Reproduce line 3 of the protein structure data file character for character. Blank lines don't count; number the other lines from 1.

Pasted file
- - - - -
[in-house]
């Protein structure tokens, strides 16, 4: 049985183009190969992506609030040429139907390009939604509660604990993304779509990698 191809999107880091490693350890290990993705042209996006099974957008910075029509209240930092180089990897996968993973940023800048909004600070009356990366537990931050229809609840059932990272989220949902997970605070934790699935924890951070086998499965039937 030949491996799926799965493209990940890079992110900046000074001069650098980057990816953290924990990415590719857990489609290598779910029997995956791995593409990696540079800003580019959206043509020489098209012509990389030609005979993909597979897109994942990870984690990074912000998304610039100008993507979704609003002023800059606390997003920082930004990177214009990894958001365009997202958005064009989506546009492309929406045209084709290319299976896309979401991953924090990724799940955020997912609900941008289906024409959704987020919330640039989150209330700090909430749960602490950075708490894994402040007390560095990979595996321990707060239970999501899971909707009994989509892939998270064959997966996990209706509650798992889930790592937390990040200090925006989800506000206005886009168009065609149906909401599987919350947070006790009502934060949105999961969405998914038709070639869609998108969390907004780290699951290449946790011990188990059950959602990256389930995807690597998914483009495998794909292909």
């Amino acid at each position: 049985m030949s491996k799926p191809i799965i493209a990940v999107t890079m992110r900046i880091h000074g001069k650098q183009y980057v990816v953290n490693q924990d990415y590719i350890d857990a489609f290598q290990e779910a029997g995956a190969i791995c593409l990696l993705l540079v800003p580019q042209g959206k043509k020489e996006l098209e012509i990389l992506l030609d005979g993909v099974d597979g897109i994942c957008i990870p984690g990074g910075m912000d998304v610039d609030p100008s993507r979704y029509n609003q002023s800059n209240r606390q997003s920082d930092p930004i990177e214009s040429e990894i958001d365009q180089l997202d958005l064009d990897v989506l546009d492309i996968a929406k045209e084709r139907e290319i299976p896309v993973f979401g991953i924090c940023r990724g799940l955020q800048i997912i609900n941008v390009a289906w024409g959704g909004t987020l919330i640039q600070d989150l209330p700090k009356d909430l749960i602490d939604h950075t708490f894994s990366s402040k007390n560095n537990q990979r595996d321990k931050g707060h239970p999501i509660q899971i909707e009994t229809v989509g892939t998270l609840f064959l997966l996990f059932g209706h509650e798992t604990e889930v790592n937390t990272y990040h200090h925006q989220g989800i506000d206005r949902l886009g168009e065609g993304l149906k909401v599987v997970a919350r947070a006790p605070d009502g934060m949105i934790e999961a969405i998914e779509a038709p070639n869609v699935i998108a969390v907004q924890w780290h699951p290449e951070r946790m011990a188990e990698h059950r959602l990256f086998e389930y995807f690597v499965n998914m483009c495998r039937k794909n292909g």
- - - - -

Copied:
């Amino acid at each position: 049985m030949s491996k799926p191809i799965i493209a990940v999107t890079m992110r900046i880091h000074g001069k650098q183009y980057v990816v953290n490693q924990d990415y590719i350890d857990a489609f290598q290990e779910a029997g995956a190969i791995c593409l990696l993705l540079v800003p580019q042209g959206k043509k020489e996006l098209e012509i990389l992506l030609d005979g993909v099974d597979g897109i994942c957008i990870p984690g990074g910075m912000d998304v610039d609030p100008s993507r979704y029509n609003q002023s800059n209240r606390q997003s920082d930092p930004i990177e214009s040429e990894i958001d365009q180089l997202d958005l064009d990897v989506l546009d492309i996968a929406k045209e084709r139907e290319i299976p896309v993973f979401g991953i924090c940023r990724g799940l955020q800048i997912i609900n941008v390009a289906w024409g959704g909004t987020l919330i640039q600070d989150l209330p700090k009356d909430l749960i602490d939604h950075t708490f894994s990366s402040k007390n560095n537990q990979r595996d321990k931050g707060h239970p999501i509660q899971i909707e009994t229809v989509g892939t998270l609840f064959l997966l996990f059932g209706h509650e798992t604990e889930v790592n937390t990272y990040h200090h925006q989220g989800i506000d206005r949902l886009g168009e065609g993304l149906k909401v599987v997970a919350r947070a006790p605070d009502g934060m949105i934790e999961a969405i998914e779509a038709p070639n869609v699935i998108a969390v907004q924890w780290h699951p290449e951070r946790m011990a188990e990698h059950r959602l990256f086998e389930y995807f690597v499965n998914m483009c495998r039937k794909n292909g």